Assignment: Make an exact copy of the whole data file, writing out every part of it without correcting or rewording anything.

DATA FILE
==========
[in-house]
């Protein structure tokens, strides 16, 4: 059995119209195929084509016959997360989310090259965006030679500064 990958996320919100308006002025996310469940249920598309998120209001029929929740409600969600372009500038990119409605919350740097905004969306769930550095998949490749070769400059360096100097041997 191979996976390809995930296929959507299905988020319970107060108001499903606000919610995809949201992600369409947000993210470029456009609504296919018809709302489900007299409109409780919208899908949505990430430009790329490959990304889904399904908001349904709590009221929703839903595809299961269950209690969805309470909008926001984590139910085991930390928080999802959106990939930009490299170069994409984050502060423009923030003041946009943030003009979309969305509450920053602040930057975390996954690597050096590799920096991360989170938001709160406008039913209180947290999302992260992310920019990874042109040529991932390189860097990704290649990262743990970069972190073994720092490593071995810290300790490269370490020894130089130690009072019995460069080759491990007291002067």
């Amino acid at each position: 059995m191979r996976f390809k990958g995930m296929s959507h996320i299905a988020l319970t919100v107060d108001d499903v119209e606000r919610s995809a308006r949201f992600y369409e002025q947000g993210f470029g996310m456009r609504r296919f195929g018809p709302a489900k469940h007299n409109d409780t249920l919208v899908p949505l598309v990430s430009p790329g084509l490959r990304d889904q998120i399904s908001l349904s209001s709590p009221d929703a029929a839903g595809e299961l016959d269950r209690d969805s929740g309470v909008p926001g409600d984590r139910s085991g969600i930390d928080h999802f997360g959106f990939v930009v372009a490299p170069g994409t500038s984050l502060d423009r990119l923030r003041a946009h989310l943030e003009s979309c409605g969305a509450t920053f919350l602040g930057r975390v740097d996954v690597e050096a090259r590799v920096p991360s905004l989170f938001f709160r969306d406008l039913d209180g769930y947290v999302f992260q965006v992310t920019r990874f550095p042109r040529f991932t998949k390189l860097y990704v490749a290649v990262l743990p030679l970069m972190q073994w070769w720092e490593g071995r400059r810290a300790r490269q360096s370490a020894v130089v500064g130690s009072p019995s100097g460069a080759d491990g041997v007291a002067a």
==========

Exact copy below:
[in-house]
């Protein structure tokens, strides 16, 4: 059995119209195929084509016959997360989310090259965006030679500064 990958996320919100308006002025996310469940249920598309998120209001029929929740409600969600372009500038990119409605919350740097905004969306769930550095998949490749070769400059360096100097041997 191979996976390809995930296929959507299905988020319970107060108001499903606000919610995809949201992600369409947000993210470029456009609504296919018809709302489900007299409109409780919208899908949505990430430009790329490959990304889904399904908001349904709590009221929703839903595809299961269950209690969805309470909008926001984590139910085991930390928080999802959106990939930009490299170069994409984050502060423009923030003041946009943030003009979309969305509450920053602040930057975390996954690597050096590799920096991360989170938001709160406008039913209180947290999302992260992310920019990874042109040529991932390189860097990704290649990262743990970069972190073994720092490593071995810290300790490269370490020894130089130690009072019995460069080759491990007291002067």
């Amino acid at each position: 059995m191979r996976f390809k990958g995930m296929s959507h996320i299905a988020l319970t919100v107060d108001d499903v119209e606000r919610s995809a308006r949201f992600y369409e002025q947000g993210f470029g996310m456009r609504r296919f195929g018809p709302a489900k469940h007299n409109d409780t249920l919208v899908p949505l598309v990430s430009p790329g084509l490959r990304d889904q998120i399904s908001l349904s209001s709590p009221d929703a029929a839903g595809e299961l016959d269950r209690d969805s929740g309470v909008p926001g409600d984590r139910s085991g969600i930390d928080h999802f997360g959106f990939v930009v372009a490299p170069g994409t500038s984050l502060d423009r990119l923030r003041a946009h989310l943030e003009s979309c409605g969305a509450t920053f919350l602040g930057r975390v740097d996954v690597e050096a090259r590799v920096p991360s905004l989170f938001f709160r969306d406008l039913d209180g769930y947290v999302f992260q965006v992310t920019r990874f550095p042109r040529f991932t998949k390189l860097y990704v490749a290649v990262l743990p030679l970069m972190q073994w070769w720092e490593g071995r400059r810290a300790r490269q360096s370490a020894v130089v500064g130690s009072p019995s100097g460069a080759d491990g041997v007291a002067a």